simple dominant. In fact, the observed ratios of affected to nonaffected individuals in any given family group of the pedigree closely correspond to
what would be expected if in fact the allele were manifested as a simple, autosoma1 recessive.
Kindreds 4 through 7,*on the other hand, present ct somewhat more complex situation. These too, however, can be readily accounted for on the basis
of the simple, recessive hypothesis. In those instances in which neither parent
was affected, and hence, in which both of whom were phenotypically normal,
the observed frequency data closely approximate that to be expected (0.25)
if it be assumed that both parents were heterozygous for the abnormal allele.
Similarly, where only one parent of affected children is also affected, the ob*An apparently isolated eighth kindred presumably related to both kindred 6 and 7 ‘was
originally reported.14 It has been ascertained that this former kindred is in fact related to
both 6 and 7 and is related on both the maternal and paternal sides of the family. Hence,
this family group cannot further be considered a distinct entity; accordingly, only seven
kindreds have been identified here.
served frequency ratios are of an order of magnitude closely corresponding to
that to be expected (0.50) if it be assumed that the union involved one individual phenotypicially normal but genotypically heterozygous for the abnormal allele with another who was homozygous for the abnormal allele.
Theoretically, the likelihood would be greatest that phenotypically normal
individuals in these inbred isolates are genotypically heterozygotes rather than
homozygotes for the normal allele. This is further supported by the fact that
all of the cases of apparent dominance and about 90 per cent of all the cases of
alcaptonuria noted here have occurred in precisely the same kndreds. The
apparently suggested hypotheseslOJ1to account for the seemingly anomalous
behavior of the “alcaptonuric gene” in certain family groups thus appear to
be unnecessary. Indeed, all of the observed data can be readily accounted for
by the assumption of the simple allele hypothesis.*
A similar interpretation can be applied to the extensive but insufficiently
documented data reported within the past several years from Czechoslovakia.le
Superficially viewed, the data there reported are quite comparable to those
reported here. Since details of the mating inter-relationships are almost entirely omitted, however, a definitive conclusion cannot be drawn.
Viewed collectively, therefore, all of the observed data, including instances
of apparent dominant transmission, appear to be adequately explicable on the
assumption that the alcaptonuria allele in this, as in other pedigrees, behaves
as if it were a simple, rare, autosomal recessive.
A great many people have contributed to the conduct of the present study. Many are not
named here. To them, however, as well as to those specificially mentioned, the writer
wishes to express his sincere thanks and heartfelt gratitude. In particular, he wishes to
express his great indebtedness to Drs. Henry Milch, Heirberto Pieter, Lolita de la Huerga,
Raul Alberty and Robert Robinson for their constant aid, guidance and stimulation; to Sr.
Manuel de Moya Alonzo and Sra. Grisela Castillo de Minino and to Messrs. Robert Johnson and Richard Murray for their invaluable assistance and especially to the many members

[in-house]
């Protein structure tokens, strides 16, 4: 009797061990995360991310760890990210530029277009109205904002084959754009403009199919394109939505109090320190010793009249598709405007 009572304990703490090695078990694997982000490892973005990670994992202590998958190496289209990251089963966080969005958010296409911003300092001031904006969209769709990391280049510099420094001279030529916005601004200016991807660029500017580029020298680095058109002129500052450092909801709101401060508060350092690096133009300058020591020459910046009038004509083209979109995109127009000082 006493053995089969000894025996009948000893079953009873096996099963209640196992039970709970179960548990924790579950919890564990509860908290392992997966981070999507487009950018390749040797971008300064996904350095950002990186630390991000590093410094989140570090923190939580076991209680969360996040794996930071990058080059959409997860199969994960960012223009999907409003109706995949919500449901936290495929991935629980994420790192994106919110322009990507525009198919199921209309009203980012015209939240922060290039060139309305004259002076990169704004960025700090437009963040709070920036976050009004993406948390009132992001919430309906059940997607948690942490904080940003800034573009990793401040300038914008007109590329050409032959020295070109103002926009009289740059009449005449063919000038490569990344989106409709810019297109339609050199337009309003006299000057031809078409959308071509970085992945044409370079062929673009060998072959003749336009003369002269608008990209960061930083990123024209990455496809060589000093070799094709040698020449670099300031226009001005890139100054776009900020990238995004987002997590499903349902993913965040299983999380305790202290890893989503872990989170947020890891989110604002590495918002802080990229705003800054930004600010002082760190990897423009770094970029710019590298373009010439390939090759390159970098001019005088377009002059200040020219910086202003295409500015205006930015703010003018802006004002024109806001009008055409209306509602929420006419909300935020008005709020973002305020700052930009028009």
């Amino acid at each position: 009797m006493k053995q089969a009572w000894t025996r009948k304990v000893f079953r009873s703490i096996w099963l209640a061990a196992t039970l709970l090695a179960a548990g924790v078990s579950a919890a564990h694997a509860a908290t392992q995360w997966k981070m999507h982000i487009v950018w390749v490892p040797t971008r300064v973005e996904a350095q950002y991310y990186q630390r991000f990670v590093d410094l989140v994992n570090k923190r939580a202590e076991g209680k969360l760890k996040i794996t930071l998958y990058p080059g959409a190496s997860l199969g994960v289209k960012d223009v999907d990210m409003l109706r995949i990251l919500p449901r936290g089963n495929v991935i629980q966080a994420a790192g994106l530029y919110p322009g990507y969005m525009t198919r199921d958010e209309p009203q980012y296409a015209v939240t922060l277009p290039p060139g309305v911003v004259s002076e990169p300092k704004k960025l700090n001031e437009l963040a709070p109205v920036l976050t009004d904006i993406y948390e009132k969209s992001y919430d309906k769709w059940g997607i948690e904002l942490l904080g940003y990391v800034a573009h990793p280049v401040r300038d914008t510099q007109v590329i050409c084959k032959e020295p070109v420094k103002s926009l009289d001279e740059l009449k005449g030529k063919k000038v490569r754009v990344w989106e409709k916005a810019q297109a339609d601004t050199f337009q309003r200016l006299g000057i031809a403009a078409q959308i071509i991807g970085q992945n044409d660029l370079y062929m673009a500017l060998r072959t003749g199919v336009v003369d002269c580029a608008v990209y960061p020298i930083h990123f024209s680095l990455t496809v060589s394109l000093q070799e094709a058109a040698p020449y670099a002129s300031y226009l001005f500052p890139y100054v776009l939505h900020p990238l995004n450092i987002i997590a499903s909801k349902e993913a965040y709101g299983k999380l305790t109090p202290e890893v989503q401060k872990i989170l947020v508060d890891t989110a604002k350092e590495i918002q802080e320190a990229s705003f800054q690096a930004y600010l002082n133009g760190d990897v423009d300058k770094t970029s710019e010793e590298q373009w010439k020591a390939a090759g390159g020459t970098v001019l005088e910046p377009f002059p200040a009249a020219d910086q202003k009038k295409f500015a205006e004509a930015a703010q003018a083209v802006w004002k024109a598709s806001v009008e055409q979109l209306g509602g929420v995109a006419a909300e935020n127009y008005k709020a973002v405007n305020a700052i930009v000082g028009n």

of the study kindreds who cooperated so freely in providing the necessary family data.
1. Garrod, A. E.:Inborn Errors of Metabolism, ed. 2. London, H. Frowde,
Hodder and Stoughton, 1923.
2. LaDu, B. N., Zannoni, V. G., Laster,
L., and Seegmiller, J. E.: The nature
of the defect in tyrosine metabolism
in alcaptonuria. J. Biol. Chem. 230:
251-260, 1958.
3. Milch, R. A., Walker, W. G., and Yard-
ley, J. H.: Studies of alcaptonuria:
Renal, function and structure in a
patient with ochronosis. Submitted
for publication.
4. -, Titus, E. D., and Loo, T. L.: Atmospheric oxidation of hornogentisic
acid: Spectrophotometric studies.
Science 126:209-210, 1957.
5. Osler, W.: Ochronosis: The pigmenta-
‘Others have called attention to the observation that, in most published pedigrees, there
is a somewhat higher proportion of affected males than femdes. Harris17 has felt that
this is probably purely fortunitous and that the sex ratio would tend to approach one in
more extensive pedigrees. This appears to be true on the basis of the inheritance data in
the present kindreds. There is no evidence of sex-linkage and die ratio of affected males to
affected females is close to one.
tion of cartilages, sclerotics and skin
in alkaptonuria. Lancet l:lO-ll, 1904.
6. Milch, R. A.: Studies on the pathogenesis of collagen tissue changes in alcaptonuria. Surg. Forum II :448-449,
7. --, and Robinson, R. A.: Studies of
alcaptonuria: content and density of
the water and solid phases of ochronotic cartilage, J. Chron. Dis. 12:409416, 1960.
8. Knox, W. E.: The metabolism of
phmylalanine and tyrosine. In McElroy, W. D., and Glass, B., Eds.:
Amino Acid Metabolism. Baltimore,
The Johns Hopkins Press, 1955.
9. Virchow, H.: Ein fall allgemeiner
Ochronose der Knorpel und Knorpelaehnlichen Theile. Virchow’s Arch. f.
path. Anat. 37:212219, 1866.
10. Hogben, L., Worral, R., and Zieve, I.:
The genetic basis of alcaptonuria.
Proc. Roy. SOC. Edinburgh 52:264295, 1W2.
11. Milch, R. A.: Direct inheritance of alcaptonuria. Metabolism 4:51%518,
12. Pieter, H.: Une famille d‘alcaptonuriques. Presse mbd. 33:1310, 1925.
13. Milch, R. A., and Milch, H.:Dominant
inheritance of alcaptonuria, Acta
Genet. 7:17%184, 1957.
14. -: Studies on alcaptonuria: Inheritance
of 47 Cases in eight highly inter-related Dominican kindreds. Am. J. Human Genet. 12:76-85, 1980.
15. Alvarez, J. de J.: Studies of the A-B-0,
M-N and Rh-Hr blood factors in the
Dominican Republic, with special reference to the problem of admixture.
Am. J. Phys. Anthropol. 9:127-148,
16. Sitaj, S., Cervenansky, J., and Urbanek,
T.: Alkaptonuria a Ochronoza. Vydavatel’stvo Slovenske j Akademie Vied.,
Bratislava, 1956.
17. Harris, H.: Personal communication.
Robert Austin Milch,M.D., Chief Resident Orthopaedic Surgeon, The ]ohm Hopkins Hospital and Research Fellow in
Orthopedic Surgey, The ]ohm Hopkirts University School of
Medicine, Baltimore, Md.